Let Hearts Beat
The Tarusa Hospital, in the town of Tarusa, in Kaluga Oblast, faces the normal challenges of a contemporary provincial Russian hospital: obsolete equipment, aging medical staff, and long waits to be treated. This hospital faces the additional challenge of heightened summer demand from the large influx of dacha residents. But the hospital is being transformed in a model effort by one Tarusan, Dr. Maxim Ossipov, through a unique charity that combines a US tax-free status endowment and local, grass-roots fund-raising. Here is the story.
Long a place held close to the heart of the Russian intelligentsia, the town of Tarusa, located 135 km from Moscow in the Kaluga Region, has been a frequent host to dueling forces. This ancient town gained notoriety in the 1930s and 40s as the compulsory second home of intellectuals who had been exiled or imprisoned and were thereafter not permitted to live within a 100 km of Moscow. A persecuted but intellectual colony was host to a number of acclaimed musicians (Richter, Igumnov), artists (Levitan), and writers (Maria Tsvetaeva). Today, the tension between persecution and intellectual freedom no longer exists: the town remains a seat of cultural activity (the small town has three concert halls and hosts many music festivals) and a chosen destination and second-home choice for Muscovites.
One of the members of the exiled, intellectual set was a Dr. Ossipov, a cardiologist who had been sent to a labor camp following Stalin’s first Doctor’s Purge and then chose Tarusa as his adopted home. This man’s grandson, Dr. Maxim Ossipov, spent what should have been an idyllic childhood in Tarusa. However, because the family was known to host dissidents, his grandparents’ house was seized and destroyed in the early 1970s, marring Maxim’s memories. In the 1990s, Maxim, by now an accomplished doctor, returned from a year-long cardiology fellowship in San Francisco. While in the United States, he co-authored a medical textbook with a prominent American doctor. The honorarium Maxim earned was enough to buy a little land; he built a new family home and the Ossipovs were back in Tarusa.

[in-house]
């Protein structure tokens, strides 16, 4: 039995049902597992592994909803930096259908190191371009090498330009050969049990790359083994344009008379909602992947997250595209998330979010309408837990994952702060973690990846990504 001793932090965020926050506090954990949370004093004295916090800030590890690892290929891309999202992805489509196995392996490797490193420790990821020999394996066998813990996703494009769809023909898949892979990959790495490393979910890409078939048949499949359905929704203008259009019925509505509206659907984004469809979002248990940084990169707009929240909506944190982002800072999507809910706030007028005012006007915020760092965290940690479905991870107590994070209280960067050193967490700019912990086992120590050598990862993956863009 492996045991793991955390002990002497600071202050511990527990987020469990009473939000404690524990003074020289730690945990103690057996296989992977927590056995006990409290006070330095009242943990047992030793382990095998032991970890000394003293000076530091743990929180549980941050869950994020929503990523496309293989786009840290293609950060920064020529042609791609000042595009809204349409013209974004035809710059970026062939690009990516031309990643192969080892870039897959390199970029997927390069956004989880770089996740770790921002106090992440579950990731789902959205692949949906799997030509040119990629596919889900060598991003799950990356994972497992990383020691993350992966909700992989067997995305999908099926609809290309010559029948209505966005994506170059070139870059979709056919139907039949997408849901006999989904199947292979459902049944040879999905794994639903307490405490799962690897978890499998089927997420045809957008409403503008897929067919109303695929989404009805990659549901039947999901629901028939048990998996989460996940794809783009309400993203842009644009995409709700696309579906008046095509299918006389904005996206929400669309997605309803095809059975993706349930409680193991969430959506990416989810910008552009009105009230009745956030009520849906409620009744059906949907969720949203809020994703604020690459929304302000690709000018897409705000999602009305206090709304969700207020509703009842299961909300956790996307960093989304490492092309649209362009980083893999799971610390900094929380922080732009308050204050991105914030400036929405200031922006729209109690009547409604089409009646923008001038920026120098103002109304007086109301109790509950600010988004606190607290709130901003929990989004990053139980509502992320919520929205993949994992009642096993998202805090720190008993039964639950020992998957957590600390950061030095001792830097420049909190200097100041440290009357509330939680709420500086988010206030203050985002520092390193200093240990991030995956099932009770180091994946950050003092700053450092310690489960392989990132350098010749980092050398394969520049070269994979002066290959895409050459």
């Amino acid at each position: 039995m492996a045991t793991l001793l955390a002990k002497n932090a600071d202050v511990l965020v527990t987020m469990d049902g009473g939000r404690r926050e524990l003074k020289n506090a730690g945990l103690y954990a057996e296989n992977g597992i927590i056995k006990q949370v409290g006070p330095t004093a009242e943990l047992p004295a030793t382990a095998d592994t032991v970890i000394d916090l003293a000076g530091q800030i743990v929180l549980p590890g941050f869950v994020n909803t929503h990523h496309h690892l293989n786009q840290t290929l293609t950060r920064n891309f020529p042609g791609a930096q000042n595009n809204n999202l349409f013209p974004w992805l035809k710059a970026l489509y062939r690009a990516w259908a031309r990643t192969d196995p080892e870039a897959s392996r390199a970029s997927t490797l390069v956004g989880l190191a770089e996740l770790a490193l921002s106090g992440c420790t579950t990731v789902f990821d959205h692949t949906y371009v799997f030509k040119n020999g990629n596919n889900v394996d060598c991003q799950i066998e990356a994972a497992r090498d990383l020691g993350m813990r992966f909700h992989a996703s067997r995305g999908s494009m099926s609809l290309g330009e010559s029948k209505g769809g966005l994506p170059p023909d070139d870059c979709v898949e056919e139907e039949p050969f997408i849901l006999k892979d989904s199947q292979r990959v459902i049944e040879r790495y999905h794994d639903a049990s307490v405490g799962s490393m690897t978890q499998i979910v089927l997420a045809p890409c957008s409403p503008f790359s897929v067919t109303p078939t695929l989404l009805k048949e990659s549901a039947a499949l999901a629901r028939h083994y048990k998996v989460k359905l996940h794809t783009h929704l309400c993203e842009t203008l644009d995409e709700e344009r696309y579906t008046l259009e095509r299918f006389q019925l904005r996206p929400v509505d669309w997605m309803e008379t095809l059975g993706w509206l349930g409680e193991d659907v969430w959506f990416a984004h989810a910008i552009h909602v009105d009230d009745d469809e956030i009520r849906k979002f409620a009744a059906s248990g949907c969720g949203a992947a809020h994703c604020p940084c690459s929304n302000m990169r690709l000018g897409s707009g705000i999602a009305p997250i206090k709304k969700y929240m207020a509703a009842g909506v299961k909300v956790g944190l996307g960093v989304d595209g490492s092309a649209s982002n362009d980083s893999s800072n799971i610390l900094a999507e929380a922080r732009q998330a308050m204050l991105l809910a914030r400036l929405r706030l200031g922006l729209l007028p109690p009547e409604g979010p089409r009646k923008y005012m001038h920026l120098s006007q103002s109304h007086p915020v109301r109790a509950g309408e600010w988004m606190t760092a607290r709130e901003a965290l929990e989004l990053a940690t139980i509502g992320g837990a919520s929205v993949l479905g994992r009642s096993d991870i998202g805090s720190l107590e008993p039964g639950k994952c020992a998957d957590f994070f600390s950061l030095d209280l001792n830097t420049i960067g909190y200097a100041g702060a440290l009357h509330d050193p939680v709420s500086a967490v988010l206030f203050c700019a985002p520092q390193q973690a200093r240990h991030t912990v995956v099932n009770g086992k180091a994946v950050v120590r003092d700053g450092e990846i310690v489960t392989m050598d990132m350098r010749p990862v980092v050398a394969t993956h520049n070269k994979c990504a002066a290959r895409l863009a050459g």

“I’m very happy with the current status of the project. This is something which I never did before and which no one has done in Russia in over a century.”
Dr. Maxim Ossipov
Maxim’s first experience in publishing had another consequence. With the post-Soviet medical establishment in disarray, few quality sources of information were available in the Russian language to healthcare professionals. Maxim saw a business opportunity and started a specialist company to undertake the translation and publication of important medical texts. His partner in this venture was Bernie Sucher (veteran entrepreneur, and now Chairman of Alfa Capital). After getting restless in business and feeling the need to practice medicine more regularly, Maxim began returning to Tarusa on the weekends to treat patients who were not receiving adequate healthcare from the local hospital. When Maxim approached Bernie to ask for a $25,000 donation for a portable echocardiography machine, Bernie agreed based on one condition: that Maxim work with him to establish a local charity which would generate grass-roots support for the cause of improving healthcare in Tarusa. At the same time, Bernie would set up a US-based, tax-advantage vehicle (a charitable 501(c)(3) corporation) for receiving taxdeductible funds which could be accumulated and invested for the hospital's benefit for the long-term. Together, the two vehicles would function as a virtual endowment.
This was in 2003. Since then, the effort has come together and achieved its first major organizational goals: the creation of a Russian charitable organization as well as US charitable 501(c)(3) corporation. Serious fund raising for both will begin this summer. Locally, the foundation now has a Moscow-based director, Lina Zhivova, and will hold its first charity event – a concert at the Tretyakov Gallery, on April 9. More importantly, Maxim, along with the echocardiography machine and various other pieces of equipment donated by doctor friends abroad, has been equipped to properly treat heart patients in Tarusa, saving, he believes, at least ten lives and improving the quality of life for dozens of others. Goals for the foundation’s funds include short term, tactical needs (specific equipment) and longer-term objectives: recruitment of young, well-educated talent (the hospital is under-staffed and many doctors are in their 60s) as well as education of the current staff.
Tarusa is a town where individual voices – in the written word, in the painted brushstroke, or the creative arrangement of notes – have made an impression on history. Dr. Ossipov’s actions, it seems, will also create a legacy and impact that future generations will celebrate.
Visit the Endowment in Support of Tarusa Hospital Website at: www.tarusa-hospital.ru